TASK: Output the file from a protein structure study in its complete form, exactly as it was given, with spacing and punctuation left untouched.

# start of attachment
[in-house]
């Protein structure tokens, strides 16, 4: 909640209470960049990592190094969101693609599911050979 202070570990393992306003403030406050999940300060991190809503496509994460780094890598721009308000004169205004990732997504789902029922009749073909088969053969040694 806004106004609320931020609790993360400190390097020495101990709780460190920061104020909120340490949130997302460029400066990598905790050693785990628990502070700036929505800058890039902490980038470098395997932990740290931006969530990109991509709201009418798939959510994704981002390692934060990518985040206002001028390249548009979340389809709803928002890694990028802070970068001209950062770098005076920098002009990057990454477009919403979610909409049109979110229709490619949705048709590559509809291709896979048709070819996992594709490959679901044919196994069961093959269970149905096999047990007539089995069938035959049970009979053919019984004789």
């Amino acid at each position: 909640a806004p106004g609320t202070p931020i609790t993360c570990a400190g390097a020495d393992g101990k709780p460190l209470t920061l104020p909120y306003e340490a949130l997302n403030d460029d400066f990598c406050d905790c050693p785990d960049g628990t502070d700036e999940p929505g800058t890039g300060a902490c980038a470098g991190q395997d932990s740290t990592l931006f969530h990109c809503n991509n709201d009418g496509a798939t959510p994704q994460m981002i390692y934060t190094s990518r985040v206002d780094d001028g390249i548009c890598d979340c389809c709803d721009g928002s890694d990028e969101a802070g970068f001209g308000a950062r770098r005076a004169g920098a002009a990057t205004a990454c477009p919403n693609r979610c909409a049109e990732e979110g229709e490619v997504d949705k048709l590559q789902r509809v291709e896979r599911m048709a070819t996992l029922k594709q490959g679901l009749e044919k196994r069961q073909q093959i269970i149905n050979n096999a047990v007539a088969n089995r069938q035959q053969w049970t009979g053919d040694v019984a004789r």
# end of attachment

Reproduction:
[in-house]
């Protein structure tokens, strides 16, 4: 909640209470960049990592190094969101693609599911050979 202070570990393992306003403030406050999940300060991190809503496509994460780094890598721009308000004169205004990732997504789902029922009749073909088969053969040694 806004106004609320931020609790993360400190390097020495101990709780460190920061104020909120340490949130997302460029400066990598905790050693785990628990502070700036929505800058890039902490980038470098395997932990740290931006969530990109991509709201009418798939959510994704981002390692934060990518985040206002001028390249548009979340389809709803928002890694990028802070970068001209950062770098005076920098002009990057990454477009919403979610909409049109979110229709490619949705048709590559509809291709896979048709070819996992594709490959679901044919196994069961093959269970149905096999047990007539089995069938035959049970009979053919019984004789």
């Amino acid at each position: 909640a806004p106004g609320t202070p931020i609790t993360c570990a400190g390097a020495d393992g101990k709780p460190l209470t920061l104020p909120y306003e340490a949130l997302n403030d460029d400066f990598c406050d905790c050693p785990d960049g628990t502070d700036e999940p929505g800058t890039g300060a902490c980038a470098g991190q395997d932990s740290t990592l931006f969530h990109c809503n991509n709201d009418g496509a798939t959510p994704q994460m981002i390692y934060t190094s990518r985040v206002d780094d001028g390249i548009c890598d979340c389809c709803d721009g928002s890694d990028e969101a802070g970068f001209g308000a950062r770098r005076a004169g920098a002009a990057t205004a990454c477009p919403n693609r979610c909409a049109e990732e979110g229709e490619v997504d949705k048709l590559q789902r509809v291709e896979r599911m048709a070819t996992l029922k594709q490959g679901l009749e044919k196994r069961q073909q093959i269970i149905n050979n096999a047990v007539a088969n089995r069938q035959q053969w049970t009979g053919d040694v019984a004789r």